Site design: Skeleton
Sample Poems by Kathryn Kirkpatrick
A tethered fox
snarls and backs away.
I swim across a lake
to reach a thatched cottage.
Inside, a sudden staircase,
a carpet, worn, beyond price.
When I sit down at a desk,
cigarette butts at my left hand,
smoky slice of agate at my right,
I am alone with the rest of my life.
A man standing behind me
has mastered the art of change.
After he vanishes, I pull
down each heavy drape
and the rooms flood with light.
How did I come by this altar,
these windows of stained glass?
When I meet the fox again,
I set her free.
The meadow she finds
is neither desert nor glacier.
At the Turkey Farm
Ghostly sentinels, they stand at the railings,
hundreds deep in the long, dark barn.
Doors opened to the gloaming set free
only the stench of their many pale bodies,
jam-packed, bred featherless and barely winged.
Except a brief sating at feeding,
this is their only solace, to stand
in their own shit, blinking in the fading light.
When we eat them do we take in their longing
for the unentered meadow, their sadness
for the sky they cannot fly into?
Perhaps we become them, soldered to brutal
twilight as their suffered bodies enter our own.
Who will give them back their lives, feathered
and winged? As fair game in the wooded cove,
full of amble and bursts of flight,
their welcomed spirits would not haunt us,
not like these standing naked
pressed against their own deaths.
Is this how an animal feels
on the other side of a human eye?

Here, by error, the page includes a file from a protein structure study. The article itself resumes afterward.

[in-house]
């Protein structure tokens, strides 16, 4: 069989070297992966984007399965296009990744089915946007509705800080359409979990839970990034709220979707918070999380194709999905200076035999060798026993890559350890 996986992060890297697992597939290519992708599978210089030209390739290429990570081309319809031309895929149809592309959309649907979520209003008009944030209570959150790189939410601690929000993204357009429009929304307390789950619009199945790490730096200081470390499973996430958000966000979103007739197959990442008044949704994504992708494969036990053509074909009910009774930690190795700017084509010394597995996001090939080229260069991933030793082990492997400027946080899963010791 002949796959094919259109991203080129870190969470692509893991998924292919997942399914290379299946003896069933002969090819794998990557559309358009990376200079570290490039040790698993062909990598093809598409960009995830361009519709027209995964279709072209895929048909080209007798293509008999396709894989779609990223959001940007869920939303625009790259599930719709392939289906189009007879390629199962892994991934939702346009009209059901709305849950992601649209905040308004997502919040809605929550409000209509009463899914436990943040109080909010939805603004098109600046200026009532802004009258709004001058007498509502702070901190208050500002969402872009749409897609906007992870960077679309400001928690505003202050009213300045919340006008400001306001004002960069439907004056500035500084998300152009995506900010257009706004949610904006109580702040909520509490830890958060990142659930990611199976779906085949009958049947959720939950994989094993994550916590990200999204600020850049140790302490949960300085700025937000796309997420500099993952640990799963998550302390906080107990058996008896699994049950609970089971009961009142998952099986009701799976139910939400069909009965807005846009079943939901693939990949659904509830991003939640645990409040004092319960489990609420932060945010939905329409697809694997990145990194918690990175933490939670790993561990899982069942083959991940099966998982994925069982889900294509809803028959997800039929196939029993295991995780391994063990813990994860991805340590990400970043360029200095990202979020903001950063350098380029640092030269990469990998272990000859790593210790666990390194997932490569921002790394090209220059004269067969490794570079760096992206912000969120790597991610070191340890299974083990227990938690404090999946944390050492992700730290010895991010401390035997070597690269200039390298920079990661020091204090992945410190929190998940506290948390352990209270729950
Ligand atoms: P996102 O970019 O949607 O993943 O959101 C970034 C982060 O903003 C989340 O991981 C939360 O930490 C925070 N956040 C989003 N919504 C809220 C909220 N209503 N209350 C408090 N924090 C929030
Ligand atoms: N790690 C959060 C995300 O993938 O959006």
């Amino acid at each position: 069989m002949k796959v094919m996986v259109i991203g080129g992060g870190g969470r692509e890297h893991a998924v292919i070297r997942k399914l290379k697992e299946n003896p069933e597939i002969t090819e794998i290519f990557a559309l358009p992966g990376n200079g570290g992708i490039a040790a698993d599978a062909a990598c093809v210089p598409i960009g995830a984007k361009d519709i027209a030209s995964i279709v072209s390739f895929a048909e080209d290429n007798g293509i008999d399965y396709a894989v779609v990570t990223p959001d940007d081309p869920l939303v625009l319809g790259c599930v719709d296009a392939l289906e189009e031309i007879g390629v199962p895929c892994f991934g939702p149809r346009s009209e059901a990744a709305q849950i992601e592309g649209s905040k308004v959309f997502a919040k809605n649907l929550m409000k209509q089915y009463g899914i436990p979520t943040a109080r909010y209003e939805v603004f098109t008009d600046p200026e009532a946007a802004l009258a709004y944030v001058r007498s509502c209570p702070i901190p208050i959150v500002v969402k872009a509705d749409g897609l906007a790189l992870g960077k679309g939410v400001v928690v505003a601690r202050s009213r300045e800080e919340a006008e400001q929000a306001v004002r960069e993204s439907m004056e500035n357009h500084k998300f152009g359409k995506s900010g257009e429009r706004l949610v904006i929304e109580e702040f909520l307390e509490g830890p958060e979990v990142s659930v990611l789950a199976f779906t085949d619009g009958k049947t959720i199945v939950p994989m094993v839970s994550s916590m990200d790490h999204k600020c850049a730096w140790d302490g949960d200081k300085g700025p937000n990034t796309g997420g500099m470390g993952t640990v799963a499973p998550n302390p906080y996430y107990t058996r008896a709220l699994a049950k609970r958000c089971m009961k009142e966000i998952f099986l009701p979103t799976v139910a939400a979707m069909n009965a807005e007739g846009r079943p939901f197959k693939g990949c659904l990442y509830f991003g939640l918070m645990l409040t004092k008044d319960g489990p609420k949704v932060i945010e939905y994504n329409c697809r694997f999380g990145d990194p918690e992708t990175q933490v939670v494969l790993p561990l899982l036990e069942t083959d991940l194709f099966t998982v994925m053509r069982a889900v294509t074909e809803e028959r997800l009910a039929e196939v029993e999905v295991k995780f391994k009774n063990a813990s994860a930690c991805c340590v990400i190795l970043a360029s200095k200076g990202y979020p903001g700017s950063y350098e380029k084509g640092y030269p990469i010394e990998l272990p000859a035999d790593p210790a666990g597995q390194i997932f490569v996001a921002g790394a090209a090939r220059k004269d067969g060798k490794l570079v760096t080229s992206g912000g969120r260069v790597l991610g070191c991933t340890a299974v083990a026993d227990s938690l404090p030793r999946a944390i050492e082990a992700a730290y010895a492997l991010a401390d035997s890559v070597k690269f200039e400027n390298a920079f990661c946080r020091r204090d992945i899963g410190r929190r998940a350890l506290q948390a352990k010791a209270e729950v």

I was a woman speaking
to men I didn’t know.
Large and strong, they
knew about power
in ways I may never
I sat framed and assessed
no threat a square jaw decided
negligible bent knuckles said
I looked back through my animal
the slit throat of the cow
in the leather shoe
the poisons deep in the soil
where the cotton grew
the felled trees
of the papers stacked
the mountains leveled
in the electric hum of light and heat
where we sat.
I saw clearly
all they had done and would do
to make a world we’d be losing fast.
I saw why it was lost.
And I saw how we would lose it.
After the snow, everything is visible—
sudden hills beyond our familiar ridge
and branches, branches, crazed and woven,
under sleeves of fallen
snow. So I’m climbing the ridge and hoping
tracks of deer or even bear appear, rise up
out of trackless white, some small sign to say
we’re here. And not alone.
Father, I am older now than you were, older
now than, dying, you were. The snow ahead
is all unmarked. And friendless, a blank of heavy
cold. Where are they,
bobcat, deer, coyote, the tracks to follow
up this ridge? In deep, then in deeper. Walking
stick and boot. These marks, they’re mine, and leaving them as if leaving
you, again, alone, is what the snow is saying
I’m to do. Ahead, then. The trackless white. But
look. Behind, the snow is riven, riven.
I cannot look. And
turning, climbing, I make such signs
as daughters make, my marks in new snow, however
welcome, hoof and paw of those I can only
love, but not save, not
save. And you? Now overhead, circling, calling,
hawks are parting the air. And if, landing,
their talons mark the branches, the shifted snow
may never reach us here
below. No track, no earthbound sign to lead us on.
Just wings, and the memory of wings. Just cries,
and the memory of cries. After snow
everything not visible.